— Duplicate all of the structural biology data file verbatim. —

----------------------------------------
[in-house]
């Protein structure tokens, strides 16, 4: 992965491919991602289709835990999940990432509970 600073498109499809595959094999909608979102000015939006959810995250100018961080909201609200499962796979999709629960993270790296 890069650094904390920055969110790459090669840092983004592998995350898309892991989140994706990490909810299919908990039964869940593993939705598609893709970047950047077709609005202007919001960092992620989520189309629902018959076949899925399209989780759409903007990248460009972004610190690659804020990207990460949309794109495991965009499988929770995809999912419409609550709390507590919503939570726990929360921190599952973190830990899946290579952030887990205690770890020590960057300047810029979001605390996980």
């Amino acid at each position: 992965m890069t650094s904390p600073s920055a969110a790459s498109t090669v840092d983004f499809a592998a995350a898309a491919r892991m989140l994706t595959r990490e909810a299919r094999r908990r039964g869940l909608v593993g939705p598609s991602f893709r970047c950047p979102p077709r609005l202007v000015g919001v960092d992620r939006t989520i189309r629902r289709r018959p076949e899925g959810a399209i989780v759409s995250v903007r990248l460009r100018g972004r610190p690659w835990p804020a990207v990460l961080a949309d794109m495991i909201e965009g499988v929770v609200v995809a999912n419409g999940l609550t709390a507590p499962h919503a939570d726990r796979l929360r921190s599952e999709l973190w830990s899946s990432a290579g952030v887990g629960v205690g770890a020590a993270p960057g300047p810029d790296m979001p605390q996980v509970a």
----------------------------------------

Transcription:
[in-house]
């Protein structure tokens, strides 16, 4: 992965491919991602289709835990999940990432509970 600073498109499809595959094999909608979102000015939006959810995250100018961080909201609200499962796979999709629960993270790296 890069650094904390920055969110790459090669840092983004592998995350898309892991989140994706990490909810299919908990039964869940593993939705598609893709970047950047077709609005202007919001960092992620989520189309629902018959076949899925399209989780759409903007990248460009972004610190690659804020990207990460949309794109495991965009499988929770995809999912419409609550709390507590919503939570726990929360921190599952973190830990899946290579952030887990205690770890020590960057300047810029979001605390996980």
């Amino acid at each position: 992965m890069t650094s904390p600073s920055a969110a790459s498109t090669v840092d983004f499809a592998a995350a898309a491919r892991m989140l994706t595959r990490e909810a299919r094999r908990r039964g869940l909608v593993g939705p598609s991602f893709r970047c950047p979102p077709r609005l202007v000015g919001v960092d992620r939006t989520i189309r629902r289709r018959p076949e899925g959810a399209i989780v759409s995250v903007r990248l460009r100018g972004r610190p690659w835990p804020a990207v990460l961080a949309d794109m495991i909201e965009g499988v929770v609200v995809a999912n419409g999940l609550t709390a507590p499962h919503a939570d726990r796979l929360r921190s599952e999709l973190w830990s899946s990432a290579g952030v887990g629960v205690g770890a020590a993270p960057g300047p810029d790296m979001p605390q996980v509970a």